Orleans students get geared up for high-stakes testing

Keenan Lewis knows what it’s like to exceed expectations.

As a football player at O. Perry Walker and Oregon State University, the New Orleans native was told he didn’t have the build to aspire to the NFL, Lewis said to students on Friday at Andrew Wilson Charter School in Broadmoor.

But he excelled at both football and academics at Walker, earned a college scholarship, graduated with honors and was drafted by the Pittsburgh Steelers in the third round in 2009.

“I always set goals and worked hard,” said Lewis, who, at 6 feet and 208 pounds, is not big for the NFL. “People told me, ‘You can’t do it. You’re too small.’ I proved them wrong.”

Through mutual friends who know Lewis and his mother, the Wilson staff invited the cornerback to a LEAP pep rally to inspire students to do their best on the high-stakes tests that start March 19.

About 60 percent to 63 percent of Wilson’s fourth- and eighth-graders passed the math and English portions of LEAP last year, meaning they went on to the next grade.

About 80 percent of the students qualify for free or reduced lunch, and about 14 percent have special needs, according to the 2013 New Orleans Parents Guide to Public Schools.

Since Principal Logan Crowe stepped in three years ago, the school’s overall performance score has improved, from 59 to 78. The goal is to see another bump up this year, said the principal, leading motivational chants in a talk-show-host voice.

“Work hard! Be nice! Be betterrrrr!” he boomed into the microphone, and the students yelled the school’s motto back at him.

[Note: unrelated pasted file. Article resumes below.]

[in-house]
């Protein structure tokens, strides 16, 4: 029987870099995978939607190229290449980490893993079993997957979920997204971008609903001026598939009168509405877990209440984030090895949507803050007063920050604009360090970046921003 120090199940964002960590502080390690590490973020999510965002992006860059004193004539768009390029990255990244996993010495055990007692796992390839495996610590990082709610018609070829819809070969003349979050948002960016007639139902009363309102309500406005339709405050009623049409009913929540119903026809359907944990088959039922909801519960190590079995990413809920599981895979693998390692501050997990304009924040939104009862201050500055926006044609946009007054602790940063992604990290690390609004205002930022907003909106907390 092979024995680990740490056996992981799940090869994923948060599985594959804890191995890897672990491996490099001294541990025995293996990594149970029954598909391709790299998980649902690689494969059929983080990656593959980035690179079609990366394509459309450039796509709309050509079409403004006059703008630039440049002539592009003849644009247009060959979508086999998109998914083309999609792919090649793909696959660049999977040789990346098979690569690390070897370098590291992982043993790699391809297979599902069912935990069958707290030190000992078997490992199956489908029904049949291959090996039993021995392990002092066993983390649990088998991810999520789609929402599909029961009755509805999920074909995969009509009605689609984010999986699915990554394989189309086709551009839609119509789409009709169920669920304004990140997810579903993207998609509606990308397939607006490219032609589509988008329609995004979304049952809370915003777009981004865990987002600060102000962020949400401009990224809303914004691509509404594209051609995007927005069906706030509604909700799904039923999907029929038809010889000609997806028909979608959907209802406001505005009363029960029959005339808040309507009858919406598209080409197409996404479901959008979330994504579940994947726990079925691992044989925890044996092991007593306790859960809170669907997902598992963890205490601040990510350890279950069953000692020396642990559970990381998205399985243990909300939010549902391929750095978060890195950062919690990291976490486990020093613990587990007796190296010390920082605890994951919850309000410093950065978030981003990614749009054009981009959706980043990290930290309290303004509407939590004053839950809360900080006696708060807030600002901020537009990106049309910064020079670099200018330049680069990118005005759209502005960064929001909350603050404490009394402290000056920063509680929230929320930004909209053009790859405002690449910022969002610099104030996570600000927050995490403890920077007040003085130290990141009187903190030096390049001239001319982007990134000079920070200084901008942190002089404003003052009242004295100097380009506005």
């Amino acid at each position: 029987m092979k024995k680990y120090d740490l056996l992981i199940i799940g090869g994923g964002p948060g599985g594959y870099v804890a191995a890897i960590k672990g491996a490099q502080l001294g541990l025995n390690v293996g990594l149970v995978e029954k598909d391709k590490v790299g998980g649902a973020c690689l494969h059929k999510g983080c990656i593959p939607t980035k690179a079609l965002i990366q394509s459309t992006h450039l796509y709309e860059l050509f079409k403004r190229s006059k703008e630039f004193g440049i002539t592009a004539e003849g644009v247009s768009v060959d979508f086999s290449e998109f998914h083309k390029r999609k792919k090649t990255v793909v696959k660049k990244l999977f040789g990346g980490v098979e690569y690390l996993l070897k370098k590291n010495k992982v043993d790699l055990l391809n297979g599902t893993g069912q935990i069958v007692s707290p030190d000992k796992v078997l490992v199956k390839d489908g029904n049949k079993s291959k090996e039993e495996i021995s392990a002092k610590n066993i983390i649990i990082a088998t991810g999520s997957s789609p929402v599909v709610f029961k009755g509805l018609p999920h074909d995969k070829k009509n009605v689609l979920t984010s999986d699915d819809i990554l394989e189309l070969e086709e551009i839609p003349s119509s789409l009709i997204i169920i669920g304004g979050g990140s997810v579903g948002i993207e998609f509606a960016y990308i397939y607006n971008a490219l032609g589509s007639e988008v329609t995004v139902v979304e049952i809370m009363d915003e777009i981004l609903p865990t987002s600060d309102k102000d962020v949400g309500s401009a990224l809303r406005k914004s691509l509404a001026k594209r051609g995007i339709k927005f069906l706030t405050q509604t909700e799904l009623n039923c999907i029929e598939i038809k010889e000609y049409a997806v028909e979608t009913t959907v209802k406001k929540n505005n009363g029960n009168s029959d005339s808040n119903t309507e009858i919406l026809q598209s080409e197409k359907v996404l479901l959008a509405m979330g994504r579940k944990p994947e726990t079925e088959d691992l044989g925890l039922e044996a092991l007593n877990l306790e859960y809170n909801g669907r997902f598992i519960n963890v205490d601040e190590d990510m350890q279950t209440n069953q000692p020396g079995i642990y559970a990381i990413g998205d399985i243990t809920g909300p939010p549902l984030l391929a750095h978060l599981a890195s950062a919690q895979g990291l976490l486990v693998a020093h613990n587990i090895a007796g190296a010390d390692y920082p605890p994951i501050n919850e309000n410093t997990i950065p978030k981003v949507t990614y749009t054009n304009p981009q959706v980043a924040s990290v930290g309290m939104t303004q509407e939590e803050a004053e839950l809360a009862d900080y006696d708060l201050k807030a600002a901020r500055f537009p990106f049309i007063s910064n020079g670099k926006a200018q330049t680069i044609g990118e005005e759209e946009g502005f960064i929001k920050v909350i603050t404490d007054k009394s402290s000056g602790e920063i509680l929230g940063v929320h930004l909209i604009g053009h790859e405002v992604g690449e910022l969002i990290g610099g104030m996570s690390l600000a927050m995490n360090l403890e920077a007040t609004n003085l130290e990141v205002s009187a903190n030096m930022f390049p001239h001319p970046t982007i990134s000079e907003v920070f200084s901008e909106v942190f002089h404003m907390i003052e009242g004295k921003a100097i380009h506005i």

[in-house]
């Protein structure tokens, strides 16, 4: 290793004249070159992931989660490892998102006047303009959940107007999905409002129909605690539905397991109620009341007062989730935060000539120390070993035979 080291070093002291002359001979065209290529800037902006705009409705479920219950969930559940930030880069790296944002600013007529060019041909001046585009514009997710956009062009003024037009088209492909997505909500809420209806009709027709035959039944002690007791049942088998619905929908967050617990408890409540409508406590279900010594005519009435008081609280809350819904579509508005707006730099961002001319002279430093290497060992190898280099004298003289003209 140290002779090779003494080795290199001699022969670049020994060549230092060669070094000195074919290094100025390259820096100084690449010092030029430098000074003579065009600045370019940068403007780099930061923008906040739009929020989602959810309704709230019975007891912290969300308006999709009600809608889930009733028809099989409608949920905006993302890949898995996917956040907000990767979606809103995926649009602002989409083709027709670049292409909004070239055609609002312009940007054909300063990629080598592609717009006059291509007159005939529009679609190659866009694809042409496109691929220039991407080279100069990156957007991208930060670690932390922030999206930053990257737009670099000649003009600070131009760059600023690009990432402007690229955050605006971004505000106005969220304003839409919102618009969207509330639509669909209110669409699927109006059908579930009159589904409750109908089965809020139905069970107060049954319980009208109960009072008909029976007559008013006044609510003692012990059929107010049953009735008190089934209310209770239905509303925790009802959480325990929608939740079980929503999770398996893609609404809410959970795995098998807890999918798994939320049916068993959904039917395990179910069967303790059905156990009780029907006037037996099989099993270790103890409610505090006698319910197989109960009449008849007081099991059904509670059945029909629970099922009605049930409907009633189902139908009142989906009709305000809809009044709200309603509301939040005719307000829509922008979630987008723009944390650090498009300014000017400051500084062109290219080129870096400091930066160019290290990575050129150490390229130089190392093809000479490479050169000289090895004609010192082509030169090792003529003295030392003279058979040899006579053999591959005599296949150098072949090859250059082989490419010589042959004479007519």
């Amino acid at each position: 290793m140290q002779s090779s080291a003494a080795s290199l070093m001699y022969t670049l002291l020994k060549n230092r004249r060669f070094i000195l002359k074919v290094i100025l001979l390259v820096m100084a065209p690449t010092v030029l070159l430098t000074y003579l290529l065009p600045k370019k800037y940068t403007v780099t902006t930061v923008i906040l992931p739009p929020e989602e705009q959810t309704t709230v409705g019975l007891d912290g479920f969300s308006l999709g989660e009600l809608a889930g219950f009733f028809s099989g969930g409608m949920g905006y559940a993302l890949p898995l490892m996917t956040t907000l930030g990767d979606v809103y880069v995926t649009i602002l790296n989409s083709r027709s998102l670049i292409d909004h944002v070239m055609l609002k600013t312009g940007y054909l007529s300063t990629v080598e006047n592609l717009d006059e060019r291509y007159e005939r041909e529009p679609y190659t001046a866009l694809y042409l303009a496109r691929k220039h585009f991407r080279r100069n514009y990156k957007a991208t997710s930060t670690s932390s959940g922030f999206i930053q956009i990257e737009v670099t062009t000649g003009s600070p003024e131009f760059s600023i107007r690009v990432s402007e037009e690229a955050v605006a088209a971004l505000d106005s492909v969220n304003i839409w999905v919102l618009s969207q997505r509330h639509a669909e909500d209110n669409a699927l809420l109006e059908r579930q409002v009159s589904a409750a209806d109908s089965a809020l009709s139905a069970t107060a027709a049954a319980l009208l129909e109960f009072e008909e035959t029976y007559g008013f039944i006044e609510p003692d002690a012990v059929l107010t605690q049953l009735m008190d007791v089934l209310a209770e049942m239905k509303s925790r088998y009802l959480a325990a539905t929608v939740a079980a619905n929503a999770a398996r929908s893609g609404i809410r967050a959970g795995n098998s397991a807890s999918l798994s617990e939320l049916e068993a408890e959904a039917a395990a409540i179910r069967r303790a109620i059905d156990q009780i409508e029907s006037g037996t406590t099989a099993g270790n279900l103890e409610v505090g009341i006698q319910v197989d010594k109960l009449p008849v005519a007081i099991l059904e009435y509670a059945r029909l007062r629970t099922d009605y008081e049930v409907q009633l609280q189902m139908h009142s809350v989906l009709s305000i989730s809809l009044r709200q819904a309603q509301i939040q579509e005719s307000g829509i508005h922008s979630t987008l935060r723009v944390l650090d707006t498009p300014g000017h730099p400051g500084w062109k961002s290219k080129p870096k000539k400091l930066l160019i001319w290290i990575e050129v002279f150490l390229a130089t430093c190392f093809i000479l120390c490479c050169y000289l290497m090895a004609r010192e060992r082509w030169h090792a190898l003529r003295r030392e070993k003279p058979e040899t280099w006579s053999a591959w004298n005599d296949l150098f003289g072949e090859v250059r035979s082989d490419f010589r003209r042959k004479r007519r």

Students whose scores improve will be entered into drawings to receive prizes such as gift certificates and Wii games.

“We have found that incentives are huge when you are trying to encourage kids to do their best,” said Assistant Principal Ronicka Briscoe who, along with fifth-grade teacher Rasheeda Henry, helped organize the pep rally, speech and prize program.

But incentives are “just one piece to a big puzzle,” Briscoe said. The school gives students a 90-minute literacy block and 45 minutes of reading instruction every day. Science and social studies are heavily infused with reading, writing and vocabulary.

In addition, a Saturday “Achievers’ Academy” offers tutoring for students in third through eighth grades.

Most of all, “we are relying on good teaching,” she said.

The assessments will change this year as the state moves to align with national Common Core Standards, Briscoe said. However, such tests are nothing new in Orleans Parish.

“I remember when I was growing up,” Lewis, 26, told the students, “sitting in the same position you are. I had to take the LEAP test, too.”

Tests are a fact of life, he added.

“We even have to take tests in the NFL. There are tests in almost every profession in life.”

Eighth-grader Taylor Lewis — no relation to the special guest — said the LEAP test is a challenge.

However, she is confident she’ll do well enough to graduate from Wilson and go on to Dominican, Cabrini or Warren Easton High School.

“I hope I’m going to do great,” she said.

Annette Sisco is community news editor. She can be reached at asisco@theadvocate.com.